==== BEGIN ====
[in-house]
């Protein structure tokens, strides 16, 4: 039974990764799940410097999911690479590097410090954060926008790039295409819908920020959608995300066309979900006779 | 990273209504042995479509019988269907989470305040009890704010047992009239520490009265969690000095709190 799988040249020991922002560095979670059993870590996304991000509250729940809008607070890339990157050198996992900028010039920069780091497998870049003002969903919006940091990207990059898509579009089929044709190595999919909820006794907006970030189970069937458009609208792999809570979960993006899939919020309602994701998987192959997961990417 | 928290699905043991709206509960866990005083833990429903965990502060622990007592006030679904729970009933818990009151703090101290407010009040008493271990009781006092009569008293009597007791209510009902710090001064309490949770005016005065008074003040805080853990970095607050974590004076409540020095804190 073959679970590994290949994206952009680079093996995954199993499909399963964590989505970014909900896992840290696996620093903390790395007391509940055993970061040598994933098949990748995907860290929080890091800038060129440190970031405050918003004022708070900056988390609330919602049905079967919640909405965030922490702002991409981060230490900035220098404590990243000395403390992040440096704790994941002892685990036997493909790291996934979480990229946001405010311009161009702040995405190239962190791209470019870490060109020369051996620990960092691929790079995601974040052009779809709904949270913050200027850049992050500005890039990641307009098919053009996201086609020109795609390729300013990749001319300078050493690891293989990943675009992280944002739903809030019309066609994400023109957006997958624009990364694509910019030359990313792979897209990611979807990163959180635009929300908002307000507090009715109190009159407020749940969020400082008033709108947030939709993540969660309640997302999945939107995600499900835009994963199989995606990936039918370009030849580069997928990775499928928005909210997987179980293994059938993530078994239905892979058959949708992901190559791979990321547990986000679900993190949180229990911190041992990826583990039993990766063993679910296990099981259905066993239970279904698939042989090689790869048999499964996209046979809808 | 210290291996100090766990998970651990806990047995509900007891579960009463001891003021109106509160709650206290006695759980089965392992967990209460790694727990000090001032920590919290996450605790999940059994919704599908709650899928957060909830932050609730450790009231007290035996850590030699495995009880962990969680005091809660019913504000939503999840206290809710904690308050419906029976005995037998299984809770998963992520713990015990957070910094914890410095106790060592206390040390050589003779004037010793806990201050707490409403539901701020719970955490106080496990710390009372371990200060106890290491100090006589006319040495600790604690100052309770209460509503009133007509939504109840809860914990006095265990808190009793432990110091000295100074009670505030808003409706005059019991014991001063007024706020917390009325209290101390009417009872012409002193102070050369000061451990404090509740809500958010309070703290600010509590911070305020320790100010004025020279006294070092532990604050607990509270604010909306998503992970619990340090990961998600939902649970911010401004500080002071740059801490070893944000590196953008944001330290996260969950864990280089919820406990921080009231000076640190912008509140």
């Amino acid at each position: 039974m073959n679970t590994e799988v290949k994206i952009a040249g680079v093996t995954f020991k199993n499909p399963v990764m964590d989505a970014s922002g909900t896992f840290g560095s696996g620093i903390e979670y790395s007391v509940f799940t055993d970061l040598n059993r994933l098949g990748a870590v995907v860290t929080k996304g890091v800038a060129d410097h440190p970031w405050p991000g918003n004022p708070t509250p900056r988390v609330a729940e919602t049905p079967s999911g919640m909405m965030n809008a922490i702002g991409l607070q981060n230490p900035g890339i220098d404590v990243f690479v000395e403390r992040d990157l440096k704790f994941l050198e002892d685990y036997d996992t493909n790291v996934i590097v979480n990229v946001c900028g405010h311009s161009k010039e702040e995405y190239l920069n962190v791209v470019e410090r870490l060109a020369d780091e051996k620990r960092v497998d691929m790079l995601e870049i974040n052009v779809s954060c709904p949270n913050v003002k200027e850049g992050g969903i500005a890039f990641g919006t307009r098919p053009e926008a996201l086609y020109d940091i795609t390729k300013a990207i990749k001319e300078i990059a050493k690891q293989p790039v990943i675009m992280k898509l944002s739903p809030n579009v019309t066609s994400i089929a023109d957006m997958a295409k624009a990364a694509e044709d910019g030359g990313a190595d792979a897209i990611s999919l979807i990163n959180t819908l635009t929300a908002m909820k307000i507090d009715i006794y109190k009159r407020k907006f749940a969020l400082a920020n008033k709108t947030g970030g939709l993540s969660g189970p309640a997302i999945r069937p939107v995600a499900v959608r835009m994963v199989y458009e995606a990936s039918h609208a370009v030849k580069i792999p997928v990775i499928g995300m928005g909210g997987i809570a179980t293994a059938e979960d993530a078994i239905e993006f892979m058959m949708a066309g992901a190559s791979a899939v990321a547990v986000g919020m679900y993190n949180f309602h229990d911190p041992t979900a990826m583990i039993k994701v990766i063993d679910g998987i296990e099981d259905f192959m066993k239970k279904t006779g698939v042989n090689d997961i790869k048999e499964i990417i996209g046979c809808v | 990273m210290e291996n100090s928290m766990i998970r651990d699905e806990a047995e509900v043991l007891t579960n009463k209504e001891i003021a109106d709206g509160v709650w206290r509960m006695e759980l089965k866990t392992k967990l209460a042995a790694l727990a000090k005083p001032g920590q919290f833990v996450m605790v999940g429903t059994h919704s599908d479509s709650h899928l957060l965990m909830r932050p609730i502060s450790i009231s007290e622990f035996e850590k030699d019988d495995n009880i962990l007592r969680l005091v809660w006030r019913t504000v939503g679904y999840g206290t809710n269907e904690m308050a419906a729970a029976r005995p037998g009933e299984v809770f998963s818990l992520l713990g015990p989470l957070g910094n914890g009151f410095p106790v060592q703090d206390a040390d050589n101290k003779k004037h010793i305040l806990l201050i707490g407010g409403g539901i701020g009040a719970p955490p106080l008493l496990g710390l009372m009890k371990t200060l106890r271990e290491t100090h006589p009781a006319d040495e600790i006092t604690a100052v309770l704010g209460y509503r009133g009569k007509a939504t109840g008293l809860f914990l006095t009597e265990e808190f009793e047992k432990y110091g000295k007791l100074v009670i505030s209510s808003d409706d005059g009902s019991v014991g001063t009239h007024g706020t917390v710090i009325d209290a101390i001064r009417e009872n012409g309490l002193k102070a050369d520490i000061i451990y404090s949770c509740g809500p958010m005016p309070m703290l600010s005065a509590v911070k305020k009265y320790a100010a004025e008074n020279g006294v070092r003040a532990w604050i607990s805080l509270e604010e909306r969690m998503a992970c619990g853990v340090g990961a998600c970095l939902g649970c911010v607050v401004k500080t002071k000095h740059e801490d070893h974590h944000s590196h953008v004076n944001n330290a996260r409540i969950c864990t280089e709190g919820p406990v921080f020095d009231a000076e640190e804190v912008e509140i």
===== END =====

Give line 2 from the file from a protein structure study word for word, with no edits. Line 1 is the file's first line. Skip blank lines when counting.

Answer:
């Protein structure tokens, strides 16, 4: 039974990764799940410097999911690479590097410090954060926008790039295409819908920020959608995300066309979900006779 | 990273209504042995479509019988269907989470305040009890704010047992009239520490009265969690000095709190 799988040249020991922002560095979670059993870590996304991000509250729940809008607070890339990157050198996992900028010039920069780091497998870049003002969903919006940091990207990059898509579009089929044709190595999919909820006794907006970030189970069937458009609208792999809570979960993006899939919020309602994701998987192959997961990417 | 928290699905043991709206509960866990005083833990429903965990502060622990007592006030679904729970009933818990009151703090101290407010009040008493271990009781006092009569008293009597007791209510009902710090001064309490949770005016005065008074003040805080853990970095607050974590004076409540020095804190 073959679970590994290949994206952009680079093996995954199993499909399963964590989505970014909900896992840290696996620093903390790395007391509940055993970061040598994933098949990748995907860290929080890091800038060129440190970031405050918003004022708070900056988390609330919602049905079967919640909405965030922490702002991409981060230490900035220098404590990243000395403390992040440096704790994941002892685990036997493909790291996934979480990229946001405010311009161009702040995405190239962190791209470019870490060109020369051996620990960092691929790079995601974040052009779809709904949270913050200027850049992050500005890039990641307009098919053009996201086609020109795609390729300013990749001319300078050493690891293989990943675009992280944002739903809030019309066609994400023109957006997958624009990364694509910019030359990313792979897209990611979807990163959180635009929300908002307000507090009715109190009159407020749940969020400082008033709108947030939709993540969660309640997302999945939107995600499900835009994963199989995606990936039918370009030849580069997928990775499928928005909210997987179980293994059938993530078994239905892979058959949708992901190559791979990321547990986000679900993190949180229990911190041992990826583990039993990766063993679910296990099981259905066993239970279904698939042989090689790869048999499964996209046979809808 | 210290291996100090766990998970651990806990047995509900007891579960009463001891003021109106509160709650206290006695759980089965392992967990209460790694727990000090001032920590919290996450605790999940059994919704599908709650899928957060909830932050609730450790009231007290035996850590030699495995009880962990969680005091809660019913504000939503999840206290809710904690308050419906029976005995037998299984809770998963992520713990015990957070910094914890410095106790060592206390040390050589003779004037010793806990201050707490409403539901701020719970955490106080496990710390009372371990200060106890290491100090006589006319040495600790604690100052309770209460509503009133007509939504109840809860914990006095265990808190009793432990110091000295100074009670505030808003409706005059019991014991001063007024706020917390009325209290101390009417009872012409002193102070050369000061451990404090509740809500958010309070703290600010509590911070305020320790100010004025020279006294070092532990604050607990509270604010909306998503992970619990340090990961998600939902649970911010401004500080002071740059801490070893944000590196953008944001330290996260969950864990280089919820406990921080009231000076640190912008509140």